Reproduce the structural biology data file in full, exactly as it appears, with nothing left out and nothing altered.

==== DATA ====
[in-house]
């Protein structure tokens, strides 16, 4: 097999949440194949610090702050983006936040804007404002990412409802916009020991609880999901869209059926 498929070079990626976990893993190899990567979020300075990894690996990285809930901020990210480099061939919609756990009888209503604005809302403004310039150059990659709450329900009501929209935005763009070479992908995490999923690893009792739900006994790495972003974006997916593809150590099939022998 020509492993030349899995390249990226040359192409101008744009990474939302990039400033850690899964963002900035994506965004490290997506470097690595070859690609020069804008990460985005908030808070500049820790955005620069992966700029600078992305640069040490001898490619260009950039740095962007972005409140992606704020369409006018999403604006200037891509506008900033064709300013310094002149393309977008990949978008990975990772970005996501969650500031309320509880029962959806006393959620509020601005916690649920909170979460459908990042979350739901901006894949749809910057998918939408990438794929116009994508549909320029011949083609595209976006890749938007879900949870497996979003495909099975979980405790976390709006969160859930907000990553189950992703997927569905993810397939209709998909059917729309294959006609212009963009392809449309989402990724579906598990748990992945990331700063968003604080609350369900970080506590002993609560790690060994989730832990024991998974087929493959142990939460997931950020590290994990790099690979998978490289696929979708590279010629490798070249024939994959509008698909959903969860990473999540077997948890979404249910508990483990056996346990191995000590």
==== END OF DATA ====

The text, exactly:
[in-house]
């Protein structure tokens, strides 16, 4: 097999949440194949610090702050983006936040804007404002990412409802916009020991609880999901869209059926 498929070079990626976990893993190899990567979020300075990894690996990285809930901020990210480099061939919609756990009888209503604005809302403004310039150059990659709450329900009501929209935005763009070479992908995490999923690893009792739900006994790495972003974006997916593809150590099939022998 020509492993030349899995390249990226040359192409101008744009990474939302990039400033850690899964963002900035994506965004490290997506470097690595070859690609020069804008990460985005908030808070500049820790955005620069992966700029600078992305640069040490001898490619260009950039740095962007972005409140992606704020369409006018999403604006200037891509506008900033064709300013310094002149393309977008990949978008990975990772970005996501969650500031309320509880029962959806006393959620509020601005916690649920909170979460459908990042979350739901901006894949749809910057998918939408990438794929116009994508549909320029011949083609595209976006890749938007879900949870497996979003495909099975979980405790976390709006969160859930907000990553189950992703997927569905993810397939209709998909059917729309294959006609212009963009392809449309989402990724579906598990748990992945990331700063968003604080609350369900970080506590002993609560790690060994989730832990024991998974087929493959142990939460997931950020590290994990790099690979998978490289696929979708590279010629490798070249024939994959509008698909959903969860990473999540077997948890979404249910508990483990056996346990191995000590």